Fine Woodworking MagazineIn the most recent issue of Fine Woodworking magazine (#235), they have an article on making a living as a woodworker in their article, “Dreaming of Going Pro?“. It could have been a bit more extensive, but nevertheless, it was still very enlightening, because the article had case studies of various woodworkers, and how they were making a go at it. If you don’t have this copy of Fine Woodworking, you might want to get it. In fact, subscribe to the magazine – it’s hands down the best woodworking magazine out there, at least for woodworkers that want to advance their skills and make a living at woodworking.

The last woodworker featured, Don Green, had what I believed to be the winning formula for making money at woodworking, which can be summed up in one word: runs (or batches). His philosophy (and more and more, my own) is that making a living in woodworking can really only be had through, what amounts to, mass production. That doesn’t mean  you are becoming a mini IKEA or Sauder, where every piece looks identical; that just can’t be if you have real wood, due to the woodgrain alone, let alone the hand work involved.

In his designing process, he not only goes for a form and function factor, as any good designer should, but he also tries to maximize efficiency and minimize hand tool use, stating, “The minute I go to hand tools, I can’t make any money. So I design based on how close I can get to a finished piece right off the machine.”  That alone should be a head slapper. If you have to spend time (and therefore, money) hand tooling an inlay, making a custom jig or other such contrivances for a custom piece, you really can’t make money. I’m making a custom desk right now, and I can verify that – but live and learn. He goes on to say that when he’s designing a piece, “I edit out processes that are too time- consuming.” Too much finicky work, he says, “will bury you.”  That’s not to say you should never do custom work, if you love to do it, or have the clients for it; it’s to say that it’s not an efficient way to make money.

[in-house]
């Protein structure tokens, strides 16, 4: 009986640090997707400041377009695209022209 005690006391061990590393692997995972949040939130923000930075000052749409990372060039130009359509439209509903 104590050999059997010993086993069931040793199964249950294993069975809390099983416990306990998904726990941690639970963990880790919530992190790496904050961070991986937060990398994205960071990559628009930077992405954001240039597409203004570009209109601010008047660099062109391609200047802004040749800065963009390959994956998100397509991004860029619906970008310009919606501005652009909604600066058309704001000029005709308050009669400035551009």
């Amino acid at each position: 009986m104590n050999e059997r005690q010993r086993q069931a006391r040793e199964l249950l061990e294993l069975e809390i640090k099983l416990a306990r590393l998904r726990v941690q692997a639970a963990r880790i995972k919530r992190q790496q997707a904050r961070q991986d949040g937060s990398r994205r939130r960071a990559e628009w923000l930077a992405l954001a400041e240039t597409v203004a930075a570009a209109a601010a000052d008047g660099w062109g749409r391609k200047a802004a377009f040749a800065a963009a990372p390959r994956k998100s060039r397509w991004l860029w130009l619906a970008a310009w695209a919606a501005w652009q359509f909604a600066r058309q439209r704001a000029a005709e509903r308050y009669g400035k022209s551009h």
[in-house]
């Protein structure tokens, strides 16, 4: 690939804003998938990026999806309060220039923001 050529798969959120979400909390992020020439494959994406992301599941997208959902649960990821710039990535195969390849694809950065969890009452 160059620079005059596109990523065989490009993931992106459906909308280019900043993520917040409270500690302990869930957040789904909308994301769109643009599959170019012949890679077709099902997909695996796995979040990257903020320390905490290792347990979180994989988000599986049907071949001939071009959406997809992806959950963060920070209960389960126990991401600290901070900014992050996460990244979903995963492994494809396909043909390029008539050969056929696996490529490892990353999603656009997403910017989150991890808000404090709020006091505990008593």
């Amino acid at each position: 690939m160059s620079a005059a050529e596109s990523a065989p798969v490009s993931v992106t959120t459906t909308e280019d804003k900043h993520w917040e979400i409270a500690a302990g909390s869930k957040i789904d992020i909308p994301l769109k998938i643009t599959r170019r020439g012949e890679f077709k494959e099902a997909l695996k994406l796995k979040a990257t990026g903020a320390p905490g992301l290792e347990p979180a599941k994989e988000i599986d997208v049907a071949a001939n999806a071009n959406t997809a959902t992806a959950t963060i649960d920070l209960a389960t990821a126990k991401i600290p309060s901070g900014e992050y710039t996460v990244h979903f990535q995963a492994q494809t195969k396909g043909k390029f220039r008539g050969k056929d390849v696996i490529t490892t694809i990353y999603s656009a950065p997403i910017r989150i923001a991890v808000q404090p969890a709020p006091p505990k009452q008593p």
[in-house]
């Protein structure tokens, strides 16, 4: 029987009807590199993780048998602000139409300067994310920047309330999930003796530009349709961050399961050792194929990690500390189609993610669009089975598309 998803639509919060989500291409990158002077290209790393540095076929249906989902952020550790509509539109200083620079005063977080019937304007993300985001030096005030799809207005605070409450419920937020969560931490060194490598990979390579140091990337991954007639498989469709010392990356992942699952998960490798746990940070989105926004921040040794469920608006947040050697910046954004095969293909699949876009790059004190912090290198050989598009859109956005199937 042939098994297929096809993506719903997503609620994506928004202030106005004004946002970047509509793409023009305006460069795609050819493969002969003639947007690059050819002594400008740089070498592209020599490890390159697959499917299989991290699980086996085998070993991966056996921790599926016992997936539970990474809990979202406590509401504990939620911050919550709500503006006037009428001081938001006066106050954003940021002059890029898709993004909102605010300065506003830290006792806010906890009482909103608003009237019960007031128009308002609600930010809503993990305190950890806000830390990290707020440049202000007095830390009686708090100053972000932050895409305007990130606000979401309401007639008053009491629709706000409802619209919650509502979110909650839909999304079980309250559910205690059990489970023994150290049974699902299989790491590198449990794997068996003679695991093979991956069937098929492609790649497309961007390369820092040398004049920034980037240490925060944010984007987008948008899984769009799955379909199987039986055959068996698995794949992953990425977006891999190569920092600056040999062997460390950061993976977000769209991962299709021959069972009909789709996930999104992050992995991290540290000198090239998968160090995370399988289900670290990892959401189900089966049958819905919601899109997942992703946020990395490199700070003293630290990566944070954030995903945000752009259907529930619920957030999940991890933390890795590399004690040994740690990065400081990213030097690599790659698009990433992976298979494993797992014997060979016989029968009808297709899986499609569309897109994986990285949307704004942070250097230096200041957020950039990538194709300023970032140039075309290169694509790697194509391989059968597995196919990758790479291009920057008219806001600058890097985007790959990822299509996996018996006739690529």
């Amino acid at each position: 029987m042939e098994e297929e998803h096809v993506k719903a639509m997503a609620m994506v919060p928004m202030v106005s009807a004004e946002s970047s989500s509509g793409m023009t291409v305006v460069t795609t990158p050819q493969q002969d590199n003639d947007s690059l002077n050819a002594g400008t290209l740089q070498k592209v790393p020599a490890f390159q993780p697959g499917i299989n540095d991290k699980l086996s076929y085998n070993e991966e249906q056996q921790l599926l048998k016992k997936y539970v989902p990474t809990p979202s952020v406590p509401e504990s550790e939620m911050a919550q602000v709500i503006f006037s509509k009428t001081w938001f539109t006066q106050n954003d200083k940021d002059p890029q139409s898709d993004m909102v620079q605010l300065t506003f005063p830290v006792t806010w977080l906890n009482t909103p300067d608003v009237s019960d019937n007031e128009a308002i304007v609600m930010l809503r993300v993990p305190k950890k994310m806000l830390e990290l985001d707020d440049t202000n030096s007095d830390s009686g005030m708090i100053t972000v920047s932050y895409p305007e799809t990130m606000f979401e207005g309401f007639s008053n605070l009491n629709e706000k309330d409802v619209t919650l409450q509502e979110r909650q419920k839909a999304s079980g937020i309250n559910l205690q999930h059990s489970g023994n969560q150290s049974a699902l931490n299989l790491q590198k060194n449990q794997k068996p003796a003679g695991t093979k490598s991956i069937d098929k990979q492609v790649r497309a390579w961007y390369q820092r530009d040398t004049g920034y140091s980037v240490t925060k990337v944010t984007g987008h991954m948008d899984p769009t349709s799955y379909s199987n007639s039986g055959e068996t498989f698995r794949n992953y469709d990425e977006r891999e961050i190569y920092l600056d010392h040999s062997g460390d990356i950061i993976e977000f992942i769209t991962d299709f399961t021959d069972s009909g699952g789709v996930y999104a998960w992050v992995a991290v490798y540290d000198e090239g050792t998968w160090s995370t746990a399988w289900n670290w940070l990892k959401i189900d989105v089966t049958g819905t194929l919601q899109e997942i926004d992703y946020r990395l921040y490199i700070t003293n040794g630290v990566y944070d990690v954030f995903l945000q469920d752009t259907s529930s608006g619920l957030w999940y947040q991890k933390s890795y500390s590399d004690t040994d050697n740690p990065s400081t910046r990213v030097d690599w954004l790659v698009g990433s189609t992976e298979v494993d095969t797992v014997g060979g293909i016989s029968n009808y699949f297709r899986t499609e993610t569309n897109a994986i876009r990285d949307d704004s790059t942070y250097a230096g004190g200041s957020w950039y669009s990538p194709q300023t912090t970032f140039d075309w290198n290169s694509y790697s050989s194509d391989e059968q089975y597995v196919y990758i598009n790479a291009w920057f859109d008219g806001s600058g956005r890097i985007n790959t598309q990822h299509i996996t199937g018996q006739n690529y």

Shipping is even factored into his design – another head slapper. I can’t tell you how many times I’ve made a custom piece, and had to buy a special size box that it will fit into. Often, I have to cut and break down the box somewhat, or even a second box into the mix, which not only frustrates me, but costs time and money. I really hate packing and shipping, but it is usually necessary, unless I have a local client. If you design to have the piece fit into an readily available box, and you can add just enough cushioning material easily, that’s a very good thing.

You’re probably going to think this guy is my hero – and I believe you’d be right – at least in having figured out how to make money at woodworking, for the article continues to explain that Don will make a full size mock up out of 2x4s and sheetrock screws so he can get a real feel for the form – and refine it until it feels right. Once again, an efficient method. My process has been build a prototype out of the actual wood I had in mind, sell a few, refine, sell a few more, refine, and then i have it about right. What that means is I’m redrawing plans several times and probably re-making jigs as well – not to mention adding confusion.

So then, the question is begged, can you make a living in woodworking just doing commissions? Well, I suppose that also begets the question “What is ‘a living’?” – just how much money is that?  Only you can define that. If your income is secondary income to your spouse’s primary income, the answer is probably “yes”. If it’s your primary income, it might be “no”. Commissions, can be feast or famine, and many guys don’t have the stomach (or the savings) to make it. When you have troubled economies, as we have had, then our type of work is usually the first to go.